Mixing wit and romance, “Slumdog Millionaire” proves to be a well-rounded story of survival, of overcoming obstacles in unfortunate circumstances to find a love that was once lost. Director Danny Boyle (“28 Days Later” and “Trainspotting”) and screenwriter Simon Beaufoy (“The Full Monty”) come together and manage to create a film depicting the brutal experiences in the life of an orphaned child growing up in the slums of Mumbai while managing to keep the film lighthearted with its witty dialogue and humorous tone.
Based on the novel by Vikas Swarup, this drama is based on Jamal Malik, played by Dev Patel (also in the 2007 British series “Skins”), a young boy from Mumbai. Jamal grew up in the slums, but he somehow manages to end up on India’s very own version of Who Wants to Be a Millionaire?—answering question after question correctly at that.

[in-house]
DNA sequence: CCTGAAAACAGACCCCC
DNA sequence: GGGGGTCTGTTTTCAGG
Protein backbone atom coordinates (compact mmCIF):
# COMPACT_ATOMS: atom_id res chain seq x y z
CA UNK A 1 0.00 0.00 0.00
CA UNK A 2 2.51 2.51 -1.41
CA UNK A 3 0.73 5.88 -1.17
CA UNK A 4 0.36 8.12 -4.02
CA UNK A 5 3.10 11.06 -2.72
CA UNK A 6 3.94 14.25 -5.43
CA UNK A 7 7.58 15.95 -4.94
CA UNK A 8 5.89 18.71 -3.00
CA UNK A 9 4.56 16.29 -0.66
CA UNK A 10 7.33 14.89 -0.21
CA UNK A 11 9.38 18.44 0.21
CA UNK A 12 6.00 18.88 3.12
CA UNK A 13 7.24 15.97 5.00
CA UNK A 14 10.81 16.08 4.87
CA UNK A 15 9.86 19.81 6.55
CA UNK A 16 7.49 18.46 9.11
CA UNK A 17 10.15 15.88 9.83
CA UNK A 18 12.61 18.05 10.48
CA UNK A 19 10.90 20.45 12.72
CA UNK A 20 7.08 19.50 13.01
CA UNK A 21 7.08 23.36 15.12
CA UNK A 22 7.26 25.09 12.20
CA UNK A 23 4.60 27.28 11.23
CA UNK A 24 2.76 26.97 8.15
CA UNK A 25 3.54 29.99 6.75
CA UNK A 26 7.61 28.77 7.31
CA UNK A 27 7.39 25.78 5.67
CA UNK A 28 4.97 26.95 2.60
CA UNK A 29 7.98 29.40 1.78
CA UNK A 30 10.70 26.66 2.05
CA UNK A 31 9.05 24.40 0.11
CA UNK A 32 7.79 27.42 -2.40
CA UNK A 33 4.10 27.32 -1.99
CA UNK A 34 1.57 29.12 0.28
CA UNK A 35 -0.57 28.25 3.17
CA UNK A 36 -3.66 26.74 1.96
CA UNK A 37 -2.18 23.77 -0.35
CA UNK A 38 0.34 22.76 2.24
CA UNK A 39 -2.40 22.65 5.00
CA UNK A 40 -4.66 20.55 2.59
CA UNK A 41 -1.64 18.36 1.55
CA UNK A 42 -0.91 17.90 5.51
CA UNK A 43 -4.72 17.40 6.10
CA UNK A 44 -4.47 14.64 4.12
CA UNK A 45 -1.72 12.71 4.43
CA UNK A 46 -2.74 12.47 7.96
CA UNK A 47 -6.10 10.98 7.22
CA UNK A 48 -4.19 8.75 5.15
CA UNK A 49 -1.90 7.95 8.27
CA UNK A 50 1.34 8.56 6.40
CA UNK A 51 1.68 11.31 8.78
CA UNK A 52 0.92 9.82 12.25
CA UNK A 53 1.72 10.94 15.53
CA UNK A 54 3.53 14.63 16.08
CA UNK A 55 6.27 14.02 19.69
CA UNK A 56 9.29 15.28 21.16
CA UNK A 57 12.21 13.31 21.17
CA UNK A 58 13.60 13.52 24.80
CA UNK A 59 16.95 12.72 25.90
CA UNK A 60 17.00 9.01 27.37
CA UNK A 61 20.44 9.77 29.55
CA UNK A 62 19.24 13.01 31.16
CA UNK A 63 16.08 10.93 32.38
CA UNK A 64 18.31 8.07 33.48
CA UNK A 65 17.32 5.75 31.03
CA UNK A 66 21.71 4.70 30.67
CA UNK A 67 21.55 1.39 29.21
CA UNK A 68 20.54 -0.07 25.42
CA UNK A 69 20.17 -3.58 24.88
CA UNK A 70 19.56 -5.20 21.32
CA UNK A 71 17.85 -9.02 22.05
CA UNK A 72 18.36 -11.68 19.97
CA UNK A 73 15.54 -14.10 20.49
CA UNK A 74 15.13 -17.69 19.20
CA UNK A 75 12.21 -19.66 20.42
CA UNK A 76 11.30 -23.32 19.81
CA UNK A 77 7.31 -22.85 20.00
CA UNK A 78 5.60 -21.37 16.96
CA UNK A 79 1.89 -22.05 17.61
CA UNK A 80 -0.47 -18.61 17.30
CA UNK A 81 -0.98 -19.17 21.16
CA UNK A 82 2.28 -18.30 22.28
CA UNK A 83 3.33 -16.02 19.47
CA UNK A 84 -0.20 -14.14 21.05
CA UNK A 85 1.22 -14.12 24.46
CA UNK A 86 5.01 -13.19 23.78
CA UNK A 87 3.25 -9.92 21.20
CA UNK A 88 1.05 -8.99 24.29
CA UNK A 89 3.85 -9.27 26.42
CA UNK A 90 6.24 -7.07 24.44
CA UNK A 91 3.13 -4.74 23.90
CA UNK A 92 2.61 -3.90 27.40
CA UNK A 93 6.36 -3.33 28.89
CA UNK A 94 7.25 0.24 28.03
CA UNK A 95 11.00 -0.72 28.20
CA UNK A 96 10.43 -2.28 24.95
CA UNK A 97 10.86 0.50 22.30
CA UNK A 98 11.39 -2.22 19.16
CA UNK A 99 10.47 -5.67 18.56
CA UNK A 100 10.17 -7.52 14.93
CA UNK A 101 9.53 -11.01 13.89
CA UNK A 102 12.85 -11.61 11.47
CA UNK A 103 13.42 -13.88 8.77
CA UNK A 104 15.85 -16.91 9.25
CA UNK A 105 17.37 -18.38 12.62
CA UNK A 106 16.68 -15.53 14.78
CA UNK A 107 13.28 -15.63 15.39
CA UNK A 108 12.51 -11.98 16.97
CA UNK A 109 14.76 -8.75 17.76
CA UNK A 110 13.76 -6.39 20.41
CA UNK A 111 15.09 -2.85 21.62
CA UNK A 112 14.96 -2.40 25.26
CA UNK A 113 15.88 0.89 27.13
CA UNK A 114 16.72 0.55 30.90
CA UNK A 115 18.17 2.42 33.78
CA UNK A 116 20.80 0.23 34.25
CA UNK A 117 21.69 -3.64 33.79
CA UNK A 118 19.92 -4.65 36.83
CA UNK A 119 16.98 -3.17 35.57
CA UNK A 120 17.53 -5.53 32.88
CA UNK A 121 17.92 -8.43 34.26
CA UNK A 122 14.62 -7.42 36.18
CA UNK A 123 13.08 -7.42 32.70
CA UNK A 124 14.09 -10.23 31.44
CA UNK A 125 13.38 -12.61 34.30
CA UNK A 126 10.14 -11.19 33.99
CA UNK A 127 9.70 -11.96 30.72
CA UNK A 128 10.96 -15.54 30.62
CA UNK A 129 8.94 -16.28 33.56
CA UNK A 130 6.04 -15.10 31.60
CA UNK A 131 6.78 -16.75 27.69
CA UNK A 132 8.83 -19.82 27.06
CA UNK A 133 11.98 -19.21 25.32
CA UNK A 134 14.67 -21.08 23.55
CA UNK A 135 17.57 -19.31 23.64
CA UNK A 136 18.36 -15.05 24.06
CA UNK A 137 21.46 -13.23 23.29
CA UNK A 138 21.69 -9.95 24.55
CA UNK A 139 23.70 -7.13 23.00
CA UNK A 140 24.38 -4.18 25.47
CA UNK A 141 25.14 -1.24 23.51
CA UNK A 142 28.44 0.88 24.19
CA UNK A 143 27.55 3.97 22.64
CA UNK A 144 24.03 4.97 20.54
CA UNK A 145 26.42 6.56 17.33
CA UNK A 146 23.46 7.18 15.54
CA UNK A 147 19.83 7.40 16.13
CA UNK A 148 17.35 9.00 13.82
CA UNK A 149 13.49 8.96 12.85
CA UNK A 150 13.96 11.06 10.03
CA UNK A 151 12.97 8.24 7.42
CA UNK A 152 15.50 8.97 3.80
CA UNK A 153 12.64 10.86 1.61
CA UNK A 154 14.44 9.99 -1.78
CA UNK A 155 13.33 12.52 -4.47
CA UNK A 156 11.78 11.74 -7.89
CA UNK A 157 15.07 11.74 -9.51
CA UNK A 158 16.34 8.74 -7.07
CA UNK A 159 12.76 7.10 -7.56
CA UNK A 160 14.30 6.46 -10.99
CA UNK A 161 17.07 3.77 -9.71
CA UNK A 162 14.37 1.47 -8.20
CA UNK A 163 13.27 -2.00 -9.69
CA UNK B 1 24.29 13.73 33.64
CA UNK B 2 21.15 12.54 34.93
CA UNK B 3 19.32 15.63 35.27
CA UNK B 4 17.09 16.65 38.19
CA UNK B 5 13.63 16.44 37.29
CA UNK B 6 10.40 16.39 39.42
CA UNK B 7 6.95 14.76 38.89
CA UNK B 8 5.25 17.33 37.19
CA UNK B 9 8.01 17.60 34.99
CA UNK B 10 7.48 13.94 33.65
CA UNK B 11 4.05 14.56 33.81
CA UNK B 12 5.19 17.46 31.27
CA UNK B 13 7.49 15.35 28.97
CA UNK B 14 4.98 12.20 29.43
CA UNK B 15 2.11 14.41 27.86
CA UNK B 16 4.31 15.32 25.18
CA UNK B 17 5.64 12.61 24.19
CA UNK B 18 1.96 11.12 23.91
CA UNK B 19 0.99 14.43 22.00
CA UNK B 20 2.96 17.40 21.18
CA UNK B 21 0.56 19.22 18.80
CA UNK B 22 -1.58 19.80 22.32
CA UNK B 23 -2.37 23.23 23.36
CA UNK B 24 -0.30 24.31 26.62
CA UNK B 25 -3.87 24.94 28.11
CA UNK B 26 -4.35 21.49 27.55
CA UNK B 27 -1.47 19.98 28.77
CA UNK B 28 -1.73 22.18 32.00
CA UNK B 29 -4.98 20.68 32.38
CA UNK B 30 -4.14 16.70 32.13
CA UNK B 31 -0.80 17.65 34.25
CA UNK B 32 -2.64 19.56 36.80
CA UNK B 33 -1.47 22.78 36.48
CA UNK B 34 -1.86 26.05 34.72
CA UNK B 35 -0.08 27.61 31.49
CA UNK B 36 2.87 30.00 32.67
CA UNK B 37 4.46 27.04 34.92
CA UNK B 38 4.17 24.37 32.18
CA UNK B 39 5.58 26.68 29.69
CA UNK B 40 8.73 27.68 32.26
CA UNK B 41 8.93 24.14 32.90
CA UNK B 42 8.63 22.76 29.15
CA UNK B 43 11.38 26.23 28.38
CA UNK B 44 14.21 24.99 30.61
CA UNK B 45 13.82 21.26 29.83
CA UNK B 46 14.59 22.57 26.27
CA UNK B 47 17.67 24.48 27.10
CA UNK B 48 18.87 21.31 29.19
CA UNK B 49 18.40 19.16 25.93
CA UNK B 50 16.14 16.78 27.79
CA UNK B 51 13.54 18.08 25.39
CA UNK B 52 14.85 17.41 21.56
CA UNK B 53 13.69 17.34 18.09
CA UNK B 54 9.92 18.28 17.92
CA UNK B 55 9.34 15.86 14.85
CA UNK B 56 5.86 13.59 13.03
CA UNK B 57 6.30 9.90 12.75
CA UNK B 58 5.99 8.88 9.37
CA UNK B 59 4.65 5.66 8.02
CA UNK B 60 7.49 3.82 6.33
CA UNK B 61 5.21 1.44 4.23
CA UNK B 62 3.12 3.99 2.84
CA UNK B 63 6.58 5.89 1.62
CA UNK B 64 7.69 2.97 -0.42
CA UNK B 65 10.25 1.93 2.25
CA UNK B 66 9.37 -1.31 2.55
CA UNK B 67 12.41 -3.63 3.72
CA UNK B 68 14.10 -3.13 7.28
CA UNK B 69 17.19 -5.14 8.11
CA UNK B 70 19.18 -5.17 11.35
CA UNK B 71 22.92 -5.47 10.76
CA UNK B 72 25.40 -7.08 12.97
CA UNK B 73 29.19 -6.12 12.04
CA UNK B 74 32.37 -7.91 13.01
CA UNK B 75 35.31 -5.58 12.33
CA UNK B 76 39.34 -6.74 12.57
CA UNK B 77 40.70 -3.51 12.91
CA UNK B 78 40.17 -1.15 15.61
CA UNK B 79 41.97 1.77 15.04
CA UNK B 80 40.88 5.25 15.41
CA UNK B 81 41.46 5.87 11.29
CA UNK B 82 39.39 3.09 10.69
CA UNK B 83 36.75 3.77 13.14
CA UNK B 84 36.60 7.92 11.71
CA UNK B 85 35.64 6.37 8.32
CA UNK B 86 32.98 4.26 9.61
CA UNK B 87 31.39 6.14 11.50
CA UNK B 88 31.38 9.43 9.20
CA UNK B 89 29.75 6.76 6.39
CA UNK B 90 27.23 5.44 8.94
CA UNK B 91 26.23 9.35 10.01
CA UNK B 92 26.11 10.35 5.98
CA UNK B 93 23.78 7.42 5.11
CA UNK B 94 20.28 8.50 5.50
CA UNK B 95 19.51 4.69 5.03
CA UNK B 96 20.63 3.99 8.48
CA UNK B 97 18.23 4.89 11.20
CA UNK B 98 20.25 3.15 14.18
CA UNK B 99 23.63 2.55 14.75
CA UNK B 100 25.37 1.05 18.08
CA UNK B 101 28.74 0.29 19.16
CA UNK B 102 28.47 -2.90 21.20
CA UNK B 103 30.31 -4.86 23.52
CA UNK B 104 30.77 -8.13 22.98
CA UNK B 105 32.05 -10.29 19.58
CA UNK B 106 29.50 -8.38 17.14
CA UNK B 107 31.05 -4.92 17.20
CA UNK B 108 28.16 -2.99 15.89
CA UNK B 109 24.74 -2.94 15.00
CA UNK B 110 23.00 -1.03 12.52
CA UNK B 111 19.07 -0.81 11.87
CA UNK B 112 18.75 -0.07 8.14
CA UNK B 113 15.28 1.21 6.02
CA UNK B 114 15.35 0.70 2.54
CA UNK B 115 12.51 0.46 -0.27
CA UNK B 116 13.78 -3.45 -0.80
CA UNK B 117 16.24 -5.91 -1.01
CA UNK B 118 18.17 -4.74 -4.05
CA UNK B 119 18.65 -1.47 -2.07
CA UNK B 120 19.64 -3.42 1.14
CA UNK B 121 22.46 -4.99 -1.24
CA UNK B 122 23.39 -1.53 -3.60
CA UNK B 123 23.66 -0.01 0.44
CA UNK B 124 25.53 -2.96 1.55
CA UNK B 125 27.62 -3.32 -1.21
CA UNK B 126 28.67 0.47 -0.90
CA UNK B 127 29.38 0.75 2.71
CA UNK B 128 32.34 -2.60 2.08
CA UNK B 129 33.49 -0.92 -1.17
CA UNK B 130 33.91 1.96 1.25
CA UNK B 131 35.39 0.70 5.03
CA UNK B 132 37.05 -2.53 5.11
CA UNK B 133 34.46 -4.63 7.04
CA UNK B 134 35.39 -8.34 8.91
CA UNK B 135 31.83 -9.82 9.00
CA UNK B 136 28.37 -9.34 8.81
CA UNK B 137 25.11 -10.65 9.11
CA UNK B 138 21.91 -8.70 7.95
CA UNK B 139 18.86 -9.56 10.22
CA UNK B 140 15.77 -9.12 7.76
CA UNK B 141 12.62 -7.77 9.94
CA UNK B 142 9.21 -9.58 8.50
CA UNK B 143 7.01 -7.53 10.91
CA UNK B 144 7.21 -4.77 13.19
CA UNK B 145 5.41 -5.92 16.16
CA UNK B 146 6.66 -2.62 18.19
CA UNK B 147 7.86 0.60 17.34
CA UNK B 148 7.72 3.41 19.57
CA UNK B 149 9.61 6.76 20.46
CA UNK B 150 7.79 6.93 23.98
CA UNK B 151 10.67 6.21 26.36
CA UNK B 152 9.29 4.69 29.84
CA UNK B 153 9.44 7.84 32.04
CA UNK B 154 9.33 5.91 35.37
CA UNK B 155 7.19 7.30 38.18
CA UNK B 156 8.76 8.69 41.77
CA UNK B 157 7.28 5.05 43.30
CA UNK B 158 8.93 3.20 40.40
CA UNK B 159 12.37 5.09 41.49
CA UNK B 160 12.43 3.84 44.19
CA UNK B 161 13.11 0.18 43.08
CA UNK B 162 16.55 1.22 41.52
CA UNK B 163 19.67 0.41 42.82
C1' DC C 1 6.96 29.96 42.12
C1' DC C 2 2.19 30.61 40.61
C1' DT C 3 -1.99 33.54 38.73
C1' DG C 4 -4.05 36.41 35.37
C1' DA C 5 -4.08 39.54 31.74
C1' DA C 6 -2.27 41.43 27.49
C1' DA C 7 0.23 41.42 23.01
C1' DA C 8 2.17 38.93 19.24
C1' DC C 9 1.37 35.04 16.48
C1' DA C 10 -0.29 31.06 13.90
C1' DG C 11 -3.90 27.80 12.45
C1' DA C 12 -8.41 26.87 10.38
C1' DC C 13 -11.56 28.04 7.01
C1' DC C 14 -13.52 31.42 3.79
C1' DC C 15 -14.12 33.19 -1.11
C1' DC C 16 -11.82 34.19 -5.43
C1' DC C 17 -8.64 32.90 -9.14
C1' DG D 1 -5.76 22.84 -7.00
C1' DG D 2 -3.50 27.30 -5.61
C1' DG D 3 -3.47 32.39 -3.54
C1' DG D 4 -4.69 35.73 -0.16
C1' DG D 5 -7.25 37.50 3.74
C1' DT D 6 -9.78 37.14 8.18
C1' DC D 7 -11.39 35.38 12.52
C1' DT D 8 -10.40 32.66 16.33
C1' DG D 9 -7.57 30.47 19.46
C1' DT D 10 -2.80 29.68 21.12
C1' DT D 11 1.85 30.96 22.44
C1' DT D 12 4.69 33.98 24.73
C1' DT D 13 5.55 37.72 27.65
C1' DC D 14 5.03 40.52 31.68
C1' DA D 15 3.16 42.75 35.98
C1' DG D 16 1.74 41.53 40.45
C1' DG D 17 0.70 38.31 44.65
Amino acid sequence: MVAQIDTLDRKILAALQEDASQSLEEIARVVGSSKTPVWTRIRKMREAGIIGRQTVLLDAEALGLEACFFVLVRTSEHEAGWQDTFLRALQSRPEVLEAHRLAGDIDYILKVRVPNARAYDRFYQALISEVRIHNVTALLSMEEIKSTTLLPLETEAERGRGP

The film opens up with Jamal sitting in the “hot seat” with the show’s host making small talk, asking him where he is from and where he works. Upon discovering that Jamal is merely a chai wallah who serves tea at a call center, he pokes fun at the idea that this young man could possibly win the full lot of money—20 million rupee. Questions come and go, and the terrified Jamal has only used one “lifeline.” Suspicions of cheating are raised and, during the TV show’s overnight break, Jamal is tortured in interrogation to discover how he might know all the answers to the questions being given to him. The detective interrogating him cannot understand how Jamal could answer a question in reference to an American one hundred dollar bill but that he cannot correctly answer a question in reference to their own country without consulting the audience. Most of all, no one can understand what this “slumdog” wants with 20 million rupee, since it seems his motivation is not the money after all. The detective discovers this as well as he listens to Jamal’s story throughout the interrogation.